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A survey of research inspired by Harvey's theorem on cyclic groups of automorphisms

Published online by Cambridge University Press:  05 May 2013

Emilio Bujalance
Affiliation:
Departamento Matemáticas Fundamentales
F. J. Cirre
Affiliation:
Departamento Matemáticas Fundamentales, UNED
G. Gromadzki
Affiliation:
Institute of Mathematics, University of Gdańsk
Frederick P. Gardiner
Affiliation:
Brooklyn College, City University of New York
Gabino González-Diez
Affiliation:
Universidad Autónoma de Madrid
Christos Kourouniotis
Affiliation:
University of Crete
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Summary

Abstract

In 1966 Harvey found necessary and sufficient conditions on the signature of a Fuchsian group for it to admit a smooth epimorphism onto a cyclic group. As a consequence, he solved the minimum genus and the maximum order problems for the family of cyclic groups (the latter already solved by Wiman). This was a seminal work in the study of groups of automorphisms of compact Riemann surfaces. Since then, much research has been conducted to extend Harvey's theorem to other classes of finite groups and, in particular, to solve the minimum genus and maximum order problems for these classes. In this survey we present some results obtained so far.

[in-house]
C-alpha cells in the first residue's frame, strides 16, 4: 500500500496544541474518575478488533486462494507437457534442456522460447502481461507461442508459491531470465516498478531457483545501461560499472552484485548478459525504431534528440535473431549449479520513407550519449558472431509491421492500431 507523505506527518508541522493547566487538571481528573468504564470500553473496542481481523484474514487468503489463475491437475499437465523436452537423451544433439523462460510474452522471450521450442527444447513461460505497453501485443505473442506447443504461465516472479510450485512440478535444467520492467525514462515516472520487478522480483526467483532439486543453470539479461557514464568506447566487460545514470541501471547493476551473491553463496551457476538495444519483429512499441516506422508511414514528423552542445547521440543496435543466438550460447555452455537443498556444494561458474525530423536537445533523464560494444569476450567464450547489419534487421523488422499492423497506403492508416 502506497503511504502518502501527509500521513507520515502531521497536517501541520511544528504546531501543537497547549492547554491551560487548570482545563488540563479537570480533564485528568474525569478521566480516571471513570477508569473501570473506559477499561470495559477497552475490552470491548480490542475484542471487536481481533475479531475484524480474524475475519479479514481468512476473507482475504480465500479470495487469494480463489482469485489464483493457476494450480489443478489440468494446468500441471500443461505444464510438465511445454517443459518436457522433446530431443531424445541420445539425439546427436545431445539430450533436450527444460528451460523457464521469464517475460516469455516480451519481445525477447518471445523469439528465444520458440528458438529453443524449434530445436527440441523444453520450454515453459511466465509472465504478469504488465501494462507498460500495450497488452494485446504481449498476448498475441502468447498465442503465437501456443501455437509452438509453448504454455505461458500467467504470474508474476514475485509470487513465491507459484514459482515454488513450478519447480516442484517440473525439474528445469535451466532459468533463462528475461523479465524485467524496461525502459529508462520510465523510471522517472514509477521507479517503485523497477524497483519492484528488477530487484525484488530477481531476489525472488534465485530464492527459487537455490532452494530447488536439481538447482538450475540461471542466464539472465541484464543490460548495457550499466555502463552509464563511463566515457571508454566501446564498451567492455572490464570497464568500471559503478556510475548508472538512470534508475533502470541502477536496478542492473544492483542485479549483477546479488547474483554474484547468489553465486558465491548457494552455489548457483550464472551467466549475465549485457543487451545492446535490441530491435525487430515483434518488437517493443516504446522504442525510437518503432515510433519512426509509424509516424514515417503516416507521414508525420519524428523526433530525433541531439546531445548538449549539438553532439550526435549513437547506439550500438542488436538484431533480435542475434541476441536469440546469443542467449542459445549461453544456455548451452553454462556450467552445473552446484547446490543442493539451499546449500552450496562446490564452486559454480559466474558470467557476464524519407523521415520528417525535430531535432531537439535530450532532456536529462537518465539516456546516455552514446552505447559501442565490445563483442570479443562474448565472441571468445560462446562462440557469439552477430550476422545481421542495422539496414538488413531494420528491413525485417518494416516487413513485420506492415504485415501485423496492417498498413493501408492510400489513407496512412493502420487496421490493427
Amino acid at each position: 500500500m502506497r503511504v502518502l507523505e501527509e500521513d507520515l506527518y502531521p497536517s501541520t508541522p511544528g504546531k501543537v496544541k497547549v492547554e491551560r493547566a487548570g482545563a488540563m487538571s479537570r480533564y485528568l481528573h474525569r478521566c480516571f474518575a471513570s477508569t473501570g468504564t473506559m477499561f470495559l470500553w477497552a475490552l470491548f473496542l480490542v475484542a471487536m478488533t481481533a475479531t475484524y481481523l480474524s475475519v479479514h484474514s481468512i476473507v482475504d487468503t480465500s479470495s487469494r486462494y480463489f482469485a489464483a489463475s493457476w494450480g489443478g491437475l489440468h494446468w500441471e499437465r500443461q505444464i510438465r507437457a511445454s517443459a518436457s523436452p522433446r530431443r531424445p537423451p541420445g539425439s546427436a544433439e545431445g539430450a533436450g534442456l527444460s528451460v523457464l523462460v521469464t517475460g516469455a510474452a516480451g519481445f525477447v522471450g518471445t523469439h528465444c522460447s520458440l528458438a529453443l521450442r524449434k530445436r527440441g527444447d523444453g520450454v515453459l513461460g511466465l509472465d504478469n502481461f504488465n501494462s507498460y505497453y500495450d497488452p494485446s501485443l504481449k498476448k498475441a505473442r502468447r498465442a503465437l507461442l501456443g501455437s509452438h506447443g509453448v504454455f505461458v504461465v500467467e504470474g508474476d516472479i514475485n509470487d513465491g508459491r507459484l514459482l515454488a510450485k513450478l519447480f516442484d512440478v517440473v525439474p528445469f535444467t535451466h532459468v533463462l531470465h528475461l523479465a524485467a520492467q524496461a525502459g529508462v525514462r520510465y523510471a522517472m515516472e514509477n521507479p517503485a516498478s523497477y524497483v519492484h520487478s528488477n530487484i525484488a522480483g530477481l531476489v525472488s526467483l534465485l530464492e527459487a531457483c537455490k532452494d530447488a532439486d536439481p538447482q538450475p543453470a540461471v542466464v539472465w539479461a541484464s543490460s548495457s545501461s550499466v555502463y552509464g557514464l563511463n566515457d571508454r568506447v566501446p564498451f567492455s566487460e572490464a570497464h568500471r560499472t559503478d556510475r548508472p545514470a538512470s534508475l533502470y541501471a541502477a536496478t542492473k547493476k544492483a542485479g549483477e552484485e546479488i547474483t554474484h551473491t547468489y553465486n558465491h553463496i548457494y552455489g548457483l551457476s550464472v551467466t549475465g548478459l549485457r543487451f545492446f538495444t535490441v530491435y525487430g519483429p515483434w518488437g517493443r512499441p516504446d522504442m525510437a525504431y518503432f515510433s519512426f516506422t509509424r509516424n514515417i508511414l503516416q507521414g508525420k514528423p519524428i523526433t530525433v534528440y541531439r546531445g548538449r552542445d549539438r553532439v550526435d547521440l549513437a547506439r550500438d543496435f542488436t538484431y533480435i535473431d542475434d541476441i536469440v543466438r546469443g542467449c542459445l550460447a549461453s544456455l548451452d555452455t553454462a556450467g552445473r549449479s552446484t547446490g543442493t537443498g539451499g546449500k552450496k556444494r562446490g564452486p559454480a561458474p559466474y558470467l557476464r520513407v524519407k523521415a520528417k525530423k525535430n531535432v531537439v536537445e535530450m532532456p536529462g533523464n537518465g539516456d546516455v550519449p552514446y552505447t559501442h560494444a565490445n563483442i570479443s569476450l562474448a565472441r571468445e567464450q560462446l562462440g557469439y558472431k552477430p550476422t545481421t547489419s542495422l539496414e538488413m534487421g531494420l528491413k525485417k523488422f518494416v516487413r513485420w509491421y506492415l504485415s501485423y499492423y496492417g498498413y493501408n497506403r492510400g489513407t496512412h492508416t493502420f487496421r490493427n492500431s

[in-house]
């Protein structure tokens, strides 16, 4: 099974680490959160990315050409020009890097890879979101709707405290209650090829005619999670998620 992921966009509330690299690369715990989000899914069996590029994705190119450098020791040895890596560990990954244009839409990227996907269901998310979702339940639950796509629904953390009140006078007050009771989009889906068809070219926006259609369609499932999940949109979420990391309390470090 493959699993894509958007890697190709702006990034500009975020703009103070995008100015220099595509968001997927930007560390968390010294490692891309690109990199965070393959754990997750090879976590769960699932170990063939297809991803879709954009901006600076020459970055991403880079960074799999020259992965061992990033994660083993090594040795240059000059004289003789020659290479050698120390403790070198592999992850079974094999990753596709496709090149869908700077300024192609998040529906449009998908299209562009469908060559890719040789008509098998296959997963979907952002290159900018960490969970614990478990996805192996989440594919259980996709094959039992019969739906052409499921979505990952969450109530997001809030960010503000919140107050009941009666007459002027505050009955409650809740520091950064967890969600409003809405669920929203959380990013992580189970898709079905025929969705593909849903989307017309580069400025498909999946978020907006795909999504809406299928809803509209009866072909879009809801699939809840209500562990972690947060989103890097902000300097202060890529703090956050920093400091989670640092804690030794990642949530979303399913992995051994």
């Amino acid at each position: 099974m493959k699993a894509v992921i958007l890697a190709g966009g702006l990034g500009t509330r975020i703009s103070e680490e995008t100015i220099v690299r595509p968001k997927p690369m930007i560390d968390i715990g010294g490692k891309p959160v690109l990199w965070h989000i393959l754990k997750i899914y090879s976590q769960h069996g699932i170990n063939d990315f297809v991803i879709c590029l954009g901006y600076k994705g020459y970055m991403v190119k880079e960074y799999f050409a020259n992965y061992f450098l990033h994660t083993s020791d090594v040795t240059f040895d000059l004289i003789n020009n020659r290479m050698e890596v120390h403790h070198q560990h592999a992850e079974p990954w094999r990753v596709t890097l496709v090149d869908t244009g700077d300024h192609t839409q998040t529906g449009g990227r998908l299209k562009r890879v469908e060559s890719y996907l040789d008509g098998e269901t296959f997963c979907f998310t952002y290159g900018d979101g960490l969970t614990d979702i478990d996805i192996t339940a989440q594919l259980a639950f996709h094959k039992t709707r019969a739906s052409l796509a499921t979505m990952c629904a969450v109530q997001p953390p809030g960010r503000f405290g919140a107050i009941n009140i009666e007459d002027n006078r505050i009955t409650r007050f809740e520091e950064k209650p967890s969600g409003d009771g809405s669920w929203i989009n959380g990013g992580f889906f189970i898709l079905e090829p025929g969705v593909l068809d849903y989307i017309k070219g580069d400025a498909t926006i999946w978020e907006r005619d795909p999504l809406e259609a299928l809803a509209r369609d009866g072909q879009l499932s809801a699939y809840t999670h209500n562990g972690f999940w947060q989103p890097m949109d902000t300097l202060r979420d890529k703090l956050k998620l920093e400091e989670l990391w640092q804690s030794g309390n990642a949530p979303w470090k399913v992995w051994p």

Introduction

In 1966 Bill Harvey published Cyclic groups of automorphisms of a compact Riemann surface in the Quarterly Journal of Mathematics, [Har]. The main result in it gives necessary and suficient conditions on the signature of a Fuchsian group for it to admit a smooth epimorphism onto a cyclic group. This allowed him to solve the minimum genus and the maximum order problems for the family of cyclic groups, although the latter had already been solved by Wiman [Wim]. Some years earlier, at the beginning of the sixties, A. M. Macbeath [Mcb1] revisited the Poincaré uniformization theorem and settled the basis of the combinatorial study of compact Riemann surfaces and their groups of automorphisms. This combinatorial point of view opened the door to a fruitful research, subsequently developed by Macbeath's students Bill Harvey, Colin Maclachlan and David Singerman.

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Publisher: Cambridge University Press
Print publication year: 2010

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